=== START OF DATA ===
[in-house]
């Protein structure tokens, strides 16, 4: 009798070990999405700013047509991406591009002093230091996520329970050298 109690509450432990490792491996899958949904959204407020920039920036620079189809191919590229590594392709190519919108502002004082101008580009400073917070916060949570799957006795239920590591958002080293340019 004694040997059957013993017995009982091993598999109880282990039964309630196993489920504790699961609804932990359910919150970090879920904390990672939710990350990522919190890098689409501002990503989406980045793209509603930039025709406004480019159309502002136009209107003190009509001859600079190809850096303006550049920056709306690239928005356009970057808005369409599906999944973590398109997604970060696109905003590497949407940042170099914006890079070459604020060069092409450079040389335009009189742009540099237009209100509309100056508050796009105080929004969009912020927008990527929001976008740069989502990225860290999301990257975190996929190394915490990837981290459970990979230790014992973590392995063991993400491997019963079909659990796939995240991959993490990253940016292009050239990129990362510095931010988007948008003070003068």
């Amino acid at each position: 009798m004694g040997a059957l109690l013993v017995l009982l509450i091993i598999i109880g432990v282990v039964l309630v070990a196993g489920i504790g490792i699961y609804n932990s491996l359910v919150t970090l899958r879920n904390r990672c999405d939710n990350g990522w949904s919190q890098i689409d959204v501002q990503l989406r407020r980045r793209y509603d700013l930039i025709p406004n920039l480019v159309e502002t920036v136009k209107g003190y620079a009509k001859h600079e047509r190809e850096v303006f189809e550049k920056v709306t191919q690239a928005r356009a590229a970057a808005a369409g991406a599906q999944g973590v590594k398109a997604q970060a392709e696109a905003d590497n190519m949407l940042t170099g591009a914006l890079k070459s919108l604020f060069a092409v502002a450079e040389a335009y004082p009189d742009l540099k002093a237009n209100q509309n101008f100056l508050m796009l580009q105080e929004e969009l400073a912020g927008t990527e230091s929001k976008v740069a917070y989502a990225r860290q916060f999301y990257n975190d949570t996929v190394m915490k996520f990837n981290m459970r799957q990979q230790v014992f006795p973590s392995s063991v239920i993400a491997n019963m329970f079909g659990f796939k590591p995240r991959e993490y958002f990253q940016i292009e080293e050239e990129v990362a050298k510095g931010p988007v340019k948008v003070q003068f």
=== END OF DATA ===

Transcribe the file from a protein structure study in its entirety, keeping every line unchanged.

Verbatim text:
[in-house]
């Protein structure tokens, strides 16, 4: 009798070990999405700013047509991406591009002093230091996520329970050298 109690509450432990490792491996899958949904959204407020920039920036620079189809191919590229590594392709190519919108502002004082101008580009400073917070916060949570799957006795239920590591958002080293340019 004694040997059957013993017995009982091993598999109880282990039964309630196993489920504790699961609804932990359910919150970090879920904390990672939710990350990522919190890098689409501002990503989406980045793209509603930039025709406004480019159309502002136009209107003190009509001859600079190809850096303006550049920056709306690239928005356009970057808005369409599906999944973590398109997604970060696109905003590497949407940042170099914006890079070459604020060069092409450079040389335009009189742009540099237009209100509309100056508050796009105080929004969009912020927008990527929001976008740069989502990225860290999301990257975190996929190394915490990837981290459970990979230790014992973590392995063991993400491997019963079909659990796939995240991959993490990253940016292009050239990129990362510095931010988007948008003070003068």
């Amino acid at each position: 009798m004694g040997a059957l109690l013993v017995l009982l509450i091993i598999i109880g432990v282990v039964l309630v070990a196993g489920i504790g490792i699961y609804n932990s491996l359910v919150t970090l899958r879920n904390r990672c999405d939710n990350g990522w949904s919190q890098i689409d959204v501002q990503l989406r407020r980045r793209y509603d700013l930039i025709p406004n920039l480019v159309e502002t920036v136009k209107g003190y620079a009509k001859h600079e047509r190809e850096v303006f189809e550049k920056v709306t191919q690239a928005r356009a590229a970057a808005a369409g991406a599906q999944g973590v590594k398109a997604q970060a392709e696109a905003d590497n190519m949407l940042t170099g591009a914006l890079k070459s919108l604020f060069a092409v502002a450079e040389a335009y004082p009189d742009l540099k002093a237009n209100q509309n101008f100056l508050m796009l580009q105080e929004e969009l400073a912020g927008t990527e230091s929001k976008v740069a917070y989502a990225r860290q916060f999301y990257n975190d949570t996929v190394m915490k996520f990837n981290m459970r799957q990979q230790v014992f006795p973590s392995s063991v239920i993400a491997n019963m329970f079909g659990f796939k590591p995240r991959e993490y958002f990253q940016i292009e080293e050239e990129v990362a050298k510095g931010p988007v340019k948008v003070q003068f």